Tribute to Inventive Women
Tribute to Inventive Women
International Women’s Day is celebrated in many countries around the world. It is a day when women are recognised for their achievements regardless of their national, ethnic, linguistic, economic, or political backgrounds. Feminism should be practiced every day. The idea of women having equal rights to men isn’t an agenda, it should be the way of life. But we all need a boost, and International Women’s Day has been lifting women up for over a century. The eighth of March is a day to celebrate the women you admire and pay tribute to women who developed or are currently developing creative technologies to solve problems.
From ancient times, women have been viewed as the guardians of the hearth, so science and other social activities have been the prerogative of men. Regardless, there are many well-known women in history who have come up with truly fundamental inventions and have broken down stereotypes about women’s logic and that the engine of progress can only be led by men.
English mathematician Ada Lovelace is known for the creation of the first description of a computer, a draft of which was designed by Charles Babbage, and the writing of its for program in 1840. The program became an algorithm for calculating Bernoulli numbers, which makes Lovelace the first computer programmer in history. She also coined the terms “cycle” and “work cell”.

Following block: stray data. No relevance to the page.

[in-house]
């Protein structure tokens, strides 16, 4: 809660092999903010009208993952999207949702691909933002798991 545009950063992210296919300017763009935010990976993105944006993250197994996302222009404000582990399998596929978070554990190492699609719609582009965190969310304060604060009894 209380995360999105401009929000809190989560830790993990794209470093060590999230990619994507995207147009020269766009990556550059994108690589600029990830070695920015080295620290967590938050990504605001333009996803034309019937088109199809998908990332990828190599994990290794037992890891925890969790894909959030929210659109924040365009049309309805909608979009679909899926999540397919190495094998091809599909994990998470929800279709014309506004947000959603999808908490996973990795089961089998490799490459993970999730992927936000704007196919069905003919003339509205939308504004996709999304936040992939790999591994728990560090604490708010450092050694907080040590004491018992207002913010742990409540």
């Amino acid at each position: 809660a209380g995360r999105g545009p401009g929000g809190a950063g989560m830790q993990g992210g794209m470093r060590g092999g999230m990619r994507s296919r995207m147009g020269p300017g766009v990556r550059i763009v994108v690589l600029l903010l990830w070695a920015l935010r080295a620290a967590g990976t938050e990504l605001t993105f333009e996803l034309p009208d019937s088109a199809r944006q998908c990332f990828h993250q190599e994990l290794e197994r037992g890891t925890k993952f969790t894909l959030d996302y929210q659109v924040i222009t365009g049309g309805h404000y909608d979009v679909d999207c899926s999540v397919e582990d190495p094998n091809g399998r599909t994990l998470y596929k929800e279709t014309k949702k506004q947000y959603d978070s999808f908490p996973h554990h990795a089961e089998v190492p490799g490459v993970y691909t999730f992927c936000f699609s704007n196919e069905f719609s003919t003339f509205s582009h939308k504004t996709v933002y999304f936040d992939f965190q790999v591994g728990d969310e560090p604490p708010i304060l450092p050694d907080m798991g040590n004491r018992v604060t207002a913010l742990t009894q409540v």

In 1816, Barbe-Nicole Clicquot turned the winemaking industry on its head thanks to the ‘remuage’ technology that rids champagne of sediment after three months allowing the drink to become crystal clear. Earlier champagnes were cloudy (through the pellet containing the dead yeast) and did not have the status of elite wines.
Sarah Mather patented her periscope in 1845. An optical instrument used for observation from a sheltered location, the device later became pivotal in submarines.